Why any object floats or sinks: If the total volume of water displaced by any object (if that object could be pushed totally under water) has more mass than the object itself has, then that object will float with at least some part of its shape above the top level of water.
If an object has mass exactly the same as the mass of water displaced by its volume, it is neutrally buoyant (at the surface of the water) and floats with its top just touching the top surface of the water. We like to think of this as the surrounding water and its mass "pushing" on the object on all sides, pushing it "up" into the air (or atmosphere at sea level).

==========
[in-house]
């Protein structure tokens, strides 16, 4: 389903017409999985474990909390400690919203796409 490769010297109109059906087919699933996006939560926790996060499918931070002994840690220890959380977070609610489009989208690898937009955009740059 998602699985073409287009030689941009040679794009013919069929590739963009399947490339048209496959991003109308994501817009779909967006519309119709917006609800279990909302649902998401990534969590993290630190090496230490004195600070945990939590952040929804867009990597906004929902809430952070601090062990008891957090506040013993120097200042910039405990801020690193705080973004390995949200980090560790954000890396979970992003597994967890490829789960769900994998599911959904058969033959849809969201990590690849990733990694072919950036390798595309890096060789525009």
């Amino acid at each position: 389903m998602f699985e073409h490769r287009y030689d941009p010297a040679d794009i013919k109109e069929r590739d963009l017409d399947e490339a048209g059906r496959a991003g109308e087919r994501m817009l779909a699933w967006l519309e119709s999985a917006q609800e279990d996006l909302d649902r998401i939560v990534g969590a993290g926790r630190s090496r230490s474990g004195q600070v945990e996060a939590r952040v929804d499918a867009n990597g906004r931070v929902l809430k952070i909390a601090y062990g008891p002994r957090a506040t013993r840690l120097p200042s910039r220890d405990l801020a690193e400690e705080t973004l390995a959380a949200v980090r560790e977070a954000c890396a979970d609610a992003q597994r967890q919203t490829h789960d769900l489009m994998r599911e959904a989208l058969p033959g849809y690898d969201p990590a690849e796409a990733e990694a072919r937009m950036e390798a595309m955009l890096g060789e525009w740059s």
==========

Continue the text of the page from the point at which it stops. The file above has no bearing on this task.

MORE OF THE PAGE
If an object weighs more than the water displaced by its total volume (or speaking correctly if it has more mass), it sinks.
See WATER HEATER SAFETY for a discussion of types of safety devices, including expansion tanks and pressure/temperature relief valves used on water heaters.
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Frequently Asked Questions (FAQs) about Thermal Expansion in Hot Water Systems
Question: can thermal expansion cause my hot water tank relief valve to drip
I was told that thermal expansion is the reason the temperature & pressure relief valve on my water heater is dripping. Is that OK?
No. The cause of the dripping, which could be due to a hot water thermal expansion sysem in a closed system, could also be due to any of a number of other problems. In all cases a drippy TP valve is potentially dangerous both because we don't yet know the reason for the drip (the system may already be unsafe) and because the safety valve may clog and then fail to protect the system. See RELIEF VALVES - Water Heaters.